As of today, we remain worried and devastated because of the continuous spread of the coronavirus across the world. Leaders and healthcare professionals remind us at all times that the way to thrive through this virus is not to get it in the first place. If, unfortunately, you were infected, the best way to reduce the spread is by protecting others from you. Stores and shops will be sacrificed, as there will be no ‘business as usual.’ Finally, everyone must do their share in practicing social distancing and proper hygiene.
Protecting Alzheimer’s Patients From The Pandemic
As we strive to safeguard each other, we must also pay extra attention to keeping our elderly, especially those with Alzheimer’s disease, healthy and safe. The infection per se does not result from dementia, but it increases the likelihood of them getting contaminated and for having more life-threatening conditions.
Cognitive Disabilities Increase The Risk Of Spread
Impairments in cognition hinder some parts of self-protection. Older people with Alzheimer’s disease may lack an understanding of the factors that cause the infection or may not be as careful as needed. This is why they are one of the targets for coronavirus. Proper handwashing will be difficult for them as well, as they are often forgetful and temperamental. Additionally, it’s hard to teach him social distancing guidelines since most of the elderly anticipate the younger ones to give them a hug and a kiss.
Awareness of the signs of symptoms is another threat to be mindful of. An individual who has a diminished sense of self may not be able to see that a fever or cough is a possibility that she may be infected, or she may even forget to mention to you that she is not feeling very well. We need to be sure of our utmost care for the long-term elderly facilities where they are frequently interacting with other older people who are asymptomatic or symptomatic carriers. A frustrating fact about COVID-19 is that people who are already infected can spread the infection days before they show symptoms.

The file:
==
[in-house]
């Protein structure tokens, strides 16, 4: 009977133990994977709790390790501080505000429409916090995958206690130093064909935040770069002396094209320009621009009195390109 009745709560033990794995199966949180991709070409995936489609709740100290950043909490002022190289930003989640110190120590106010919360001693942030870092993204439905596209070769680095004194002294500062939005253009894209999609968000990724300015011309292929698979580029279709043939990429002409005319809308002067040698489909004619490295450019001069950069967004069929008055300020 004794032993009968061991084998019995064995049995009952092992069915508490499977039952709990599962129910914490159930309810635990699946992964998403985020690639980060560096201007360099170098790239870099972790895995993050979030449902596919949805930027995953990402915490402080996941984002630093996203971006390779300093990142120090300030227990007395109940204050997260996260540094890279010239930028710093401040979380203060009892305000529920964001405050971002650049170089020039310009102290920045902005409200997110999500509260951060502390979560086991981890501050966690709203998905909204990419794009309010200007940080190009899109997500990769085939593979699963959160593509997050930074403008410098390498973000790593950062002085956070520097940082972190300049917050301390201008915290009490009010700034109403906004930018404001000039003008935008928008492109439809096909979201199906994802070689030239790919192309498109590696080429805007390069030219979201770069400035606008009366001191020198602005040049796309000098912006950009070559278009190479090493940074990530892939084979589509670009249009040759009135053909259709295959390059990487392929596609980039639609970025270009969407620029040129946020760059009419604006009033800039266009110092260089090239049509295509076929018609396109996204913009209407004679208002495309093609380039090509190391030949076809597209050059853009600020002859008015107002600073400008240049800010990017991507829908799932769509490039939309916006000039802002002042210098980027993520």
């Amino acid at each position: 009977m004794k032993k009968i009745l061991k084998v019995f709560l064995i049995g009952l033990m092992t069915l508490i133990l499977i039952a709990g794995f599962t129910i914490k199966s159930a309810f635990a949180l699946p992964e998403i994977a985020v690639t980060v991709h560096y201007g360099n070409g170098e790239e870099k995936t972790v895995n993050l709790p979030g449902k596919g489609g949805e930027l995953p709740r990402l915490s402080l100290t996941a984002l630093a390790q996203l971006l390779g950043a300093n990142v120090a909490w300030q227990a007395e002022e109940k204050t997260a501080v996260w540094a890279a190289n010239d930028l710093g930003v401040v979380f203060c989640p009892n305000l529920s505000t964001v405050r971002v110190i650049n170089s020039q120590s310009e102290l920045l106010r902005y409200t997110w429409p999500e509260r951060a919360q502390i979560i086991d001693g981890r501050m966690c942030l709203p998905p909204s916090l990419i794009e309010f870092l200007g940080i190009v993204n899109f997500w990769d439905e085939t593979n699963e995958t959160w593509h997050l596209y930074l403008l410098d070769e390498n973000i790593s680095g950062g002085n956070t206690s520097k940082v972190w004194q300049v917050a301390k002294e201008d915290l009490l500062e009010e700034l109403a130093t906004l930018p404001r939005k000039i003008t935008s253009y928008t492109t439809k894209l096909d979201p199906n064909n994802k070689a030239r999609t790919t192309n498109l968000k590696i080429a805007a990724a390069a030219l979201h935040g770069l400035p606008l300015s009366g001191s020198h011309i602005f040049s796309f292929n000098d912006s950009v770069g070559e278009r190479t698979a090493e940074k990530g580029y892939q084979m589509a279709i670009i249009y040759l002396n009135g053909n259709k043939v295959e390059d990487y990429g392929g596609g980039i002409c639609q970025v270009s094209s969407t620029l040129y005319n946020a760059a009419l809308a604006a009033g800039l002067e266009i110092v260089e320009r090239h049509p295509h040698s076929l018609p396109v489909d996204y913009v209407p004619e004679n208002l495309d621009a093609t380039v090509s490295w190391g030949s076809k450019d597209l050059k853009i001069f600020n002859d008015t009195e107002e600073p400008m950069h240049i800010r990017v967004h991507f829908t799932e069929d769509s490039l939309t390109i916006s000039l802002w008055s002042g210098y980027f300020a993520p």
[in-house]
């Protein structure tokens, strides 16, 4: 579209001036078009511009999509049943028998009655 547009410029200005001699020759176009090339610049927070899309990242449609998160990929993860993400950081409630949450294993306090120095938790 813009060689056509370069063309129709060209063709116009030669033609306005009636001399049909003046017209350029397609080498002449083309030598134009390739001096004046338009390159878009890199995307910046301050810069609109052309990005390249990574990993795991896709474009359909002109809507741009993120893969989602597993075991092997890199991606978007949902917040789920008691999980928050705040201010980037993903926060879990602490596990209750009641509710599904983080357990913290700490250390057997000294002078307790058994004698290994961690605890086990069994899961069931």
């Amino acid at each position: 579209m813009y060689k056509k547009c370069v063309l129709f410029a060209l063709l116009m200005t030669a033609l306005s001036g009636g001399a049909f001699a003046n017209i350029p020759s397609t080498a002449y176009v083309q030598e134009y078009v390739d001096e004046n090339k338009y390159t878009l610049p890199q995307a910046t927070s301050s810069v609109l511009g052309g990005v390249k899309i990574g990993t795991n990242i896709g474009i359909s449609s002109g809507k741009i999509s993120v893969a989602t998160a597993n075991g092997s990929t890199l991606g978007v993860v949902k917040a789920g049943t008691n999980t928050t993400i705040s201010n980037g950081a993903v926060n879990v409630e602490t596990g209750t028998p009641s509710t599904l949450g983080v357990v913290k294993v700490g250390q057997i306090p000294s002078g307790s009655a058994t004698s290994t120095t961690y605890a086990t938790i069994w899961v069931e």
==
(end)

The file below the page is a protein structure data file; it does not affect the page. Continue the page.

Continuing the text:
The Elderly Are More Susceptible To Severe Conditions
Once they are contaminated, the elderly with dementia are sadly susceptible to developing more severe conditions. Although most coronavirus contaminations are not life-threatening, no one has accurate details of the death cases related to the diseases. However, all of us are aware that older adults with conditions like diabetes, heart diseases, and other moderate to severe medical conditions are more at risk than the younger population. Moreover, as our age advances, our immune systems become less able to fight against infections.
Protecting Elderly People With Dementia
In relation to this, are there some things we can do to help protect our elders with Dementia and Alzheimer’s disease? First and foremost, we must help minimize their exposure to the virus.
An individual with Alzheimer’s disease, at this time, must not be exposed to unnecessary gatherings, visitors, and specifically to public transportation even if they have not been showing symptoms. Most of them are taken care of in their own homes by their family and significant others. Their caregivers should be extra cautious about their safety as well, so they too should practice proper handwashing, disinfecting areas that people often stay, and self-isolation if needed.
Today is a great time to check on your stocks of medication and purchase what’s lacking, list what you need to buy for two or three months and go to the supermarket to complete the list, and finally stay at home where you are safe, unexposed, and healthy. The younger generation is responsible for protecting and taking care of our vulnerable loved ones, such as those with Alzheimer’s disease. Our top priority for them and us should be preventing contamination.